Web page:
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Friday, 08 June 2007

On the Marae: A Maori Ritual of Encounter

Written by Stephanie Henck
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In the beginning there was darkness, te po--the domain of the gods. Here, Rangi the Sky Father and Papa the Earth Mother were joined in an intimate embrace that left the world void of light. They begot many sons who dominated aspects of the natural world: they controlled animals, the forests, the weather, and the seas. The sons of earth and sky suffered from the eternal darkness of the tight hold between Heaven and Earth and resolved to separate their parents.

In the beginning there was darkness, te po--the domain of the gods. Here, Rangi the Sky Father and Papa the Earth Mother were joined in an intimate embrace that left the world void of light. They begot many sons who dominated aspects of the natural world: they controlled animals, the forests, the weather, and the seas. The sons of earth and sky suffered from the eternal darkness of the tight hold between Heaven and Earth and resolved to separate their parents. Tane, the father of forests and birds said that their parents must be broken apart. So he pressed his shoulders to the Earth, placed his feet against the sky and pushed. With shrieks and groans, Heaven and Earth were rendered separate and light poured into the world.

This is known as The Separation, or Te wehenga in Maori cosmology. It is said that Heaven and Earth still long to hold each other in their tight embrace. Rain is Rangi’s tears of sorrow for the loss of his beloved. Mountain and valley mists are soft sighs of love and longing that Papa sends skyward, to her husband.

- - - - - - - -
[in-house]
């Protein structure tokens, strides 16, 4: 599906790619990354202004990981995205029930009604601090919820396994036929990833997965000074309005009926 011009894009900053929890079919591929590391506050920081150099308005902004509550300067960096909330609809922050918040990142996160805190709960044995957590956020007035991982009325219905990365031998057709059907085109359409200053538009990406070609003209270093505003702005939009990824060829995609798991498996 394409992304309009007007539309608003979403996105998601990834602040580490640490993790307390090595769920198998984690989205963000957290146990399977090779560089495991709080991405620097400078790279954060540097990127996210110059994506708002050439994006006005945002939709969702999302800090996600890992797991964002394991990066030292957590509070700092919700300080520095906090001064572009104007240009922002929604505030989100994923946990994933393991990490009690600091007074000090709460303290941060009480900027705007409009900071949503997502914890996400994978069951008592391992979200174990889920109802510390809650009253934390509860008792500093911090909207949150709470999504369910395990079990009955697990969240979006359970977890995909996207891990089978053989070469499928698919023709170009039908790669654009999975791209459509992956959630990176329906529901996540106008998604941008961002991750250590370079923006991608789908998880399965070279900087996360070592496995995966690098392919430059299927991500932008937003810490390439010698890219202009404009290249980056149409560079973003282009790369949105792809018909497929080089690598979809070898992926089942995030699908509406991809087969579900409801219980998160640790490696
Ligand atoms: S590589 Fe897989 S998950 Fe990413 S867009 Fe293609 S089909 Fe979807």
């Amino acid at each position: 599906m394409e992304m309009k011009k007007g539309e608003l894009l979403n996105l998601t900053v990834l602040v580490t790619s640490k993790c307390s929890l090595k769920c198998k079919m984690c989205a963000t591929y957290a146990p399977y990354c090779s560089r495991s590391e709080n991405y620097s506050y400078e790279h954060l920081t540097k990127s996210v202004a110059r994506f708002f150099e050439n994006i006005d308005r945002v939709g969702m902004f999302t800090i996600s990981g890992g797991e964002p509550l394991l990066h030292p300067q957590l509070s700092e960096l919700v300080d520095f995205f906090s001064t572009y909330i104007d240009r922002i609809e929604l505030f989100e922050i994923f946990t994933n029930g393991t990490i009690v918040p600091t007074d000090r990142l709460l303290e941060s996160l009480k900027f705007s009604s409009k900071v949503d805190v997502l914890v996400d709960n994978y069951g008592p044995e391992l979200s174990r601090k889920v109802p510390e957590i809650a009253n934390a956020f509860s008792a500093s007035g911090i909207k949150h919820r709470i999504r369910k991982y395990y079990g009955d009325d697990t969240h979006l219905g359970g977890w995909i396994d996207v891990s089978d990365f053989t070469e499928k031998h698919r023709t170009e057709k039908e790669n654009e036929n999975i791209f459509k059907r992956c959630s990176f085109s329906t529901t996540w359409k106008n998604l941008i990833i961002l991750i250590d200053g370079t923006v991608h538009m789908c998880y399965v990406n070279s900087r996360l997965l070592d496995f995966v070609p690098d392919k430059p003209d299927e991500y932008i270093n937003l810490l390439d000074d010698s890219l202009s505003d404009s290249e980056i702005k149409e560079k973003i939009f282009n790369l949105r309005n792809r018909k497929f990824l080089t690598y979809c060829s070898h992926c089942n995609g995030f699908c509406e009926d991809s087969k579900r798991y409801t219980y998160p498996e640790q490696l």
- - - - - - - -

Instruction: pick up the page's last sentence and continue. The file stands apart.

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Centuries later, Papa’s tears hung wet and heavy over the hillside as I, along with sixty of my peers, poured out of two ramshackle busses onto her skin of sand, gravel and grasses. The air was like soup; its earthy aroma wafted around our bodies and enveloped us in humidity. We made our way down a loose gravel road towards two bushes that marked the entrance to the marae (pronounced ma-rye). A marae, a sacred gathering place to the indigenous population of New Zealand: the Maori. A marae consists of a number of carved buildings built around a central courtyard.. Only the members of each tribe or those who have been formally invited are allowed onto a marae. As foreigners, we were privileged to receive an invitation.

Land is sacred to the Maori, and in order to enter into their tribal community we had to undergo a process known as the powhiri, or “Rituals of Encounter,” in order to remove our tapu. Tapu literally means “dirty feet” and is the Maori word for expressing a sense of the restricted nature of someone who is foreign to a particular tribe. We began the process of “cleaning our feet” when our group moved slowly into the courtyard to the high-pitched, wailing sounds of the karanga, or welcoming song. We were in a traditional formation: the boys surrounding the group of females that symbolized the male role of protection. Maori history is rooted in inter-tribal warfare and distrust. The powhiri itself originated as a means of establishing a connection between the visitor and the host tribe in order for relations to take place, hostile or friendly.. In the past, men of visiting tribes would hide in the middle of the crowd and ambush the host tribe, once inside the courtyard. Because of the treacherous history, this formation became the protocol.

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Last modified on Sunday, 16 December 2012

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